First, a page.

Children’s Feet


When a child is born, their feet are very flexible as their bones, joints and muscles are still developing. As they get older and start to bear weight in their feet, children can encounter gait issues that can then affect the way they walk in later life. It is important to assess any signs of pain or discuss parental concerns whilst children are young, to prevent permanent issues in future.

With the right treatment and education, parents can feel reassured that their little one is developing as they should be.

Many lower limb positional deformities seen in young children are often a result of lack of or too much limb rotation in the womb. Examples of this include in-toeing (pigeon toes), knock-knees, bow legs and out-toeing (duck walking). If your child is showing signs of these conditions, is complaining of pain, is tripping over more often than normal, is overly scuffing their shoes/wearing their shoes out too quickly on one side - please seek the advice of our podiatrists. We may be able to implement junior orthotics and strengthening/stretching exercises to help improve their gait patterns before their bones, joints and muscles reach maturity.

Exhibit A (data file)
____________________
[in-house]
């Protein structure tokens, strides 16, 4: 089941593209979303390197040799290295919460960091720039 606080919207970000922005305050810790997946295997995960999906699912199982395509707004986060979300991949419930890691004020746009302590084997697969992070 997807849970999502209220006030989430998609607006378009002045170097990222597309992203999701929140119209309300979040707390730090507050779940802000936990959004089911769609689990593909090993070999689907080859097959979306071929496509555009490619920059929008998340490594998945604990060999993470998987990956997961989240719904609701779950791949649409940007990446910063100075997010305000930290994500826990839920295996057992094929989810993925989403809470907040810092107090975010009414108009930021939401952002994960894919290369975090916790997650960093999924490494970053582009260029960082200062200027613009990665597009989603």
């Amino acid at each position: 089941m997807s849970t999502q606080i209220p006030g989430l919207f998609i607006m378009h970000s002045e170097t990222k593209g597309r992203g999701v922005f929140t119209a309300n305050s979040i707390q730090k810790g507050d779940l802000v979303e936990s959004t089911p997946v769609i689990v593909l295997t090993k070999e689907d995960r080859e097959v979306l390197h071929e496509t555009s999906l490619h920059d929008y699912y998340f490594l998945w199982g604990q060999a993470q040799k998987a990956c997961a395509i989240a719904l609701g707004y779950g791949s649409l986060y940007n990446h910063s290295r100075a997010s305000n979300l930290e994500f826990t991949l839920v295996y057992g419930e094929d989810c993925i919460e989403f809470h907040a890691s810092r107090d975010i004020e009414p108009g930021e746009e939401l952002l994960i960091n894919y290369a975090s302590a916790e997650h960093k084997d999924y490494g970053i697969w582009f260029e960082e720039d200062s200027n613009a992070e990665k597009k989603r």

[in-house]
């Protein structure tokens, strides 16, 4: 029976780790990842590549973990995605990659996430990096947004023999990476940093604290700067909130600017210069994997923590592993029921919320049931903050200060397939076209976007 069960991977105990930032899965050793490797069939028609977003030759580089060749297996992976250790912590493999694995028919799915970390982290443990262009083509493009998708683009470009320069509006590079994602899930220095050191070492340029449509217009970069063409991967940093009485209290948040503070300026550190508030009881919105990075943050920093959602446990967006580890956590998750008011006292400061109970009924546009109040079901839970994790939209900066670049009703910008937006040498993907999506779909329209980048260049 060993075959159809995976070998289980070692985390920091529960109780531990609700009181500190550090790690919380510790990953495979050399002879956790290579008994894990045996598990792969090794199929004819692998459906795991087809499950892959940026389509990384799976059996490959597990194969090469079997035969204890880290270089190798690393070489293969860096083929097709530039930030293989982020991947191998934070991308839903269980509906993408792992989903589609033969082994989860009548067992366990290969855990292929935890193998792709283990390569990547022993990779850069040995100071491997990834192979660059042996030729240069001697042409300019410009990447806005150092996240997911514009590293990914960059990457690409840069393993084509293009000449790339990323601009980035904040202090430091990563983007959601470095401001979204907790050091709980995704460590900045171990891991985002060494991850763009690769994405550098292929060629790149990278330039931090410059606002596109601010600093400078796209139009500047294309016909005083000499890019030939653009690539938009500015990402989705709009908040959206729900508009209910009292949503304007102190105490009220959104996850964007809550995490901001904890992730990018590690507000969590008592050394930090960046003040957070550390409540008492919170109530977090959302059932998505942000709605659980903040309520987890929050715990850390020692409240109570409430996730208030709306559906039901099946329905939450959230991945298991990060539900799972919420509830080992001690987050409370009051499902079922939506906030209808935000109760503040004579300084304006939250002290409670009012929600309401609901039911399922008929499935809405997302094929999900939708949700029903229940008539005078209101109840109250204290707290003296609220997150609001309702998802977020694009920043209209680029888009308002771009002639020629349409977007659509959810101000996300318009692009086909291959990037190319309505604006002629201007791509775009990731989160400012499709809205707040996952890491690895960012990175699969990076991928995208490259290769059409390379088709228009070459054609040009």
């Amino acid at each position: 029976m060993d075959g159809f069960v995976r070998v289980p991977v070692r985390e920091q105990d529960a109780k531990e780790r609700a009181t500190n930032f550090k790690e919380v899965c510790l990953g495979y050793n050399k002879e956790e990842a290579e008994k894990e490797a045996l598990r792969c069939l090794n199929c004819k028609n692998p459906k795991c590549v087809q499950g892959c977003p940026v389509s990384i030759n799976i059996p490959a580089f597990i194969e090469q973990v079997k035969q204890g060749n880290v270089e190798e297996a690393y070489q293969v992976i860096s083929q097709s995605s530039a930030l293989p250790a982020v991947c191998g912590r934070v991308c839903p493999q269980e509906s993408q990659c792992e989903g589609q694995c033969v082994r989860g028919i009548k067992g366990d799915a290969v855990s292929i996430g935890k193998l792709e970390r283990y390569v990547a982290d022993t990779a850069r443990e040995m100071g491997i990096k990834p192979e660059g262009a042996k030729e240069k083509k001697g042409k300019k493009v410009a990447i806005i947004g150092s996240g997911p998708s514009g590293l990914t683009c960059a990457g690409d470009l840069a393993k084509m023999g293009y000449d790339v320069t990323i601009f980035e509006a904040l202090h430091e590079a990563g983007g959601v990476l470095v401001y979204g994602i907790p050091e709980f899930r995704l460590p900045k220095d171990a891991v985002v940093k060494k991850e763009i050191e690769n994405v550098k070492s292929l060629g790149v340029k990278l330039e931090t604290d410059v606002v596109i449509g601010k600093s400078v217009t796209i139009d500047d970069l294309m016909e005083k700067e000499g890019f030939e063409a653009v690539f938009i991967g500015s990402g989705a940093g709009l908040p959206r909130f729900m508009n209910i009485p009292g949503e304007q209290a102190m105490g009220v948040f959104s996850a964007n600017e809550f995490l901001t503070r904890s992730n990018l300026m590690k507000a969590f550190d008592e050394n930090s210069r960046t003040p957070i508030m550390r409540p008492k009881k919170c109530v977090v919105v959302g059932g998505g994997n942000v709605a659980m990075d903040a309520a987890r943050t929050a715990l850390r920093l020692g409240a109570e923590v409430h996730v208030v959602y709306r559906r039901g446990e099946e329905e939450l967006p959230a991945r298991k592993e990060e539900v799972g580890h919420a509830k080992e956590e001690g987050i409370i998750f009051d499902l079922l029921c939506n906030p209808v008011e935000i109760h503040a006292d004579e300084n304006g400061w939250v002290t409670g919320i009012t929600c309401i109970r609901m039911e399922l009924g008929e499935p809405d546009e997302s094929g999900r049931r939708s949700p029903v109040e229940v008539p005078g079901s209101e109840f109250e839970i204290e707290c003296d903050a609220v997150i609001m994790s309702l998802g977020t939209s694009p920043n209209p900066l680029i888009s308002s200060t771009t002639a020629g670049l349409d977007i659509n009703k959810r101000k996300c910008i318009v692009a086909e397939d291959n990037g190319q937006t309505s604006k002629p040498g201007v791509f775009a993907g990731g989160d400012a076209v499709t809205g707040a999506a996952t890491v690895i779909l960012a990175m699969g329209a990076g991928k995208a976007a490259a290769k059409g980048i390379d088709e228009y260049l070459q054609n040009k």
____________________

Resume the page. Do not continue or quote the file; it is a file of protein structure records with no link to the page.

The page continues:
Pain is often a sign that something is not quite right. If your child ever complains of pain in the feet or lower limbs, it is important not to overlook their concerns as "growing pains", as there may be something more going on. For example: Sever's disease is a common reason for heel pain in children. It indicates that the growth plate in the calcaneus (heel bone) has not fused properly and is inflamed. Growing pains in the legs are often noticed at night and may indicate that a bone is growing at a quicker rate than the muscles and are causing pain as the muscles stretch and elongate.